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Wednesday, April 25, 2018

So why yoga? And why is author Suz deMello so into it? (#yoga)

A five-thousand year-old practice, yoga has steadily been gaining practitioners in the West since the Beatles made a now-forgotten but then much-publicized trip to India in 1968. That visit, which was to study with the Maharishi Mahesh Yogi, kindled interest in transcendental meditation as well as all things Eastern, including yoga.


But what is yoga? Most people think that body-bending postures, called asana, are the be-all and end-all of yoga. They look at pics of people standing on their heads in the lotus position, and figure, I'll never be able to do that, and why would I want to? and don't look further into the practice. 


But as stated, yoga has been around for five thousand years, and anything that's been around so long probably has value. So why has yoga lingered? Simple answer: yoga works.

That begs the question: works at what? Why do people do yoga? What do they get out of it? What is the purpose of yoga?

Quite simply: People do yoga because it makes them happy. The result of the practice is a calm mind integrated with a healthy body...a great prescription for happiness. The word yoga means union, which refers to union of the disparate parts of ourselves--mind, body and spirit. It also refers to union with the universal all.

Yoga sees each of us as an energetic being in a universe likewise composed of energy. This view is in keeping with modern physics, which posits that everything is energy, but that which we perceive as solid and liquid isn't moving fast enough to appear as energy. Einstein told us in E=mc(squared) that anything with mass becomes energy when accelerated to the speed of light.

Thus, everything is energy. The only difference is due to a temporary condition, i.e., speed.

The sage Patanjali, who wrote the yoga sutras two thousand or so years ago, stated in the first sutra: "The purpose of yoga is to calm the disturbances of the mind."

We calm ourselves and integrate the disparate parts of ourselves--mind, body and spirit--by utilizing techniques embodied in the Eight Limbs, or Petals, of Yoga. These are not to be confused with the Eight-fold Path of Buddhism, which is also useful; these two great streams of thought complement each other and are not in conflict.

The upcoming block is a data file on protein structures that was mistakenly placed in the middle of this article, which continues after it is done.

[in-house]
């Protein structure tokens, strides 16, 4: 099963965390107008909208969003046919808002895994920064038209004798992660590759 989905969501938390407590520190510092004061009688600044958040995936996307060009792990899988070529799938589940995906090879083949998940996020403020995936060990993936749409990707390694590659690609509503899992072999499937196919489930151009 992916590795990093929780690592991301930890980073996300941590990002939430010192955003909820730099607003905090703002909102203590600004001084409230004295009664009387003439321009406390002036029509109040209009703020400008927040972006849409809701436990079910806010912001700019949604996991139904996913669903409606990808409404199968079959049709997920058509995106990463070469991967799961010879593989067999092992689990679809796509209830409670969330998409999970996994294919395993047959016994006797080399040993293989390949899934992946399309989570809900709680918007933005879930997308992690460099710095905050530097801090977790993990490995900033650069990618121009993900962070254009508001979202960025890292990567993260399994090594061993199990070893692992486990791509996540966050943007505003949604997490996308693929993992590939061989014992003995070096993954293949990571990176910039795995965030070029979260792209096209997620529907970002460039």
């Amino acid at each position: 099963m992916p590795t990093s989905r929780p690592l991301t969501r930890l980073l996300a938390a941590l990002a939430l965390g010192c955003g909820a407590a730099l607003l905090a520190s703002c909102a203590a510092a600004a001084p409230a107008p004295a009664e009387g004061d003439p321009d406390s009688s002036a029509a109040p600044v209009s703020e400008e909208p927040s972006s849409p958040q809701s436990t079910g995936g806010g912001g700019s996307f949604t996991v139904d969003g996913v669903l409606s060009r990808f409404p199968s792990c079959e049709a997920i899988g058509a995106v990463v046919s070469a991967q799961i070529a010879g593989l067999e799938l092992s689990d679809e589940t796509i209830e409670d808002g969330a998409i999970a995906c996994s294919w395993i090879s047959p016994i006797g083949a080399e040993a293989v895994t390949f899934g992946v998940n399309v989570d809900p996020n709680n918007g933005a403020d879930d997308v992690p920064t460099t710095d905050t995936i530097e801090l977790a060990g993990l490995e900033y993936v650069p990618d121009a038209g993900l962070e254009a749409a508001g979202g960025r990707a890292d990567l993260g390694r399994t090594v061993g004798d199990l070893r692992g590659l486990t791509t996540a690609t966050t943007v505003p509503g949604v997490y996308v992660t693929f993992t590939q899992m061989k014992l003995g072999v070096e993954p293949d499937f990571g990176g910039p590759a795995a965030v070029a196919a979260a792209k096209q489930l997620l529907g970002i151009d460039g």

Asana, the postures, are one of the Eight Limbs. The others can be seen in the
drawing to the right, which I created for a workshop I recently gave to a writer's group on using yoga to improve creativity.

Two of the petals are prescriptions for living: the yamas and the niyamas. These embody the usual ethical precepts that most of the world's great religions and plilosophies espouse. If a person lives ethically, s/he lacks disturbances of the mind. Our consciences don't bother us if we live rightly.

Asana and pranayama embody the physical practice. Asana are the postures, and pranayama refers to breathing to push energy through our bodies.

The four petals high on the flower are the more difficult and subtle parts of yoga. Pratyahara--going inward, which enables dharana, mental focus, and diyana, meditation.  

And all of the above lead us to samadhi, oneness, a state of OM which unites us with ourselves and all else.

Remember: yoga sees everything as energy. Samadhi refers to that oneness with all.

Practicing all eight limbs of yoga with consistency, focus and determination will engender samadhi. 

I am a believer in the lifelong practice of yoga, so much so that I have spent thousands of dollars and a considerable amount of time not only to practice consistently, but to complete yoga teacher training. I look forward to spreading the word about this wonderful practice in any way I can.  Others I know who are more casual practitioners report weight loss and a generalized feeling of serenity and happiness. Many report that stretching has resulted in another inch of two of height. One man I know swears that his improvement in vision is due to yoga.

Please contact me if you want to know more. Can't hurt to try, right? 

And by the way--you don't need to stand on your head in the lotus or any other position. We do plenty of sitting and lying around, just...being.

Next month I'll blog about yoga to enhance creativity and mental function,
So stay tuned!




2 comments:

Tina Donahue said...

I think yoga and a natural, healthy approach to living is far better than going to doctors, getting sliced and diced in an operating room, and popping pills. IMO most sickness is brought on by poor diet, pollution, and too much stress. Yoga, eating well, sleeping the proper amount of time, and relaxing are far cheaper and more effective. Great post.

Fiona McGier said...

Thanks for sharing info about yoga with us! Years ago, when I was in high school, I did a lot of meditating, in yoga positions. Then when I had young kids and needed to relax, I once again did many of the positions. I feel that my body is much more flexible than most my age, due to that. I know everyone is busy, but working 2 jobs leaves little time for meditation. I know, I know, if I did make the time, I'd probably be less stressed. But I'd have to give up something, time-wise, like sleep...not good to give up. Or time to write...not good for my piece of mind! Alas. A conundrum, to be sure. Perhaps when I retire, I can once again discover the joy of yoga.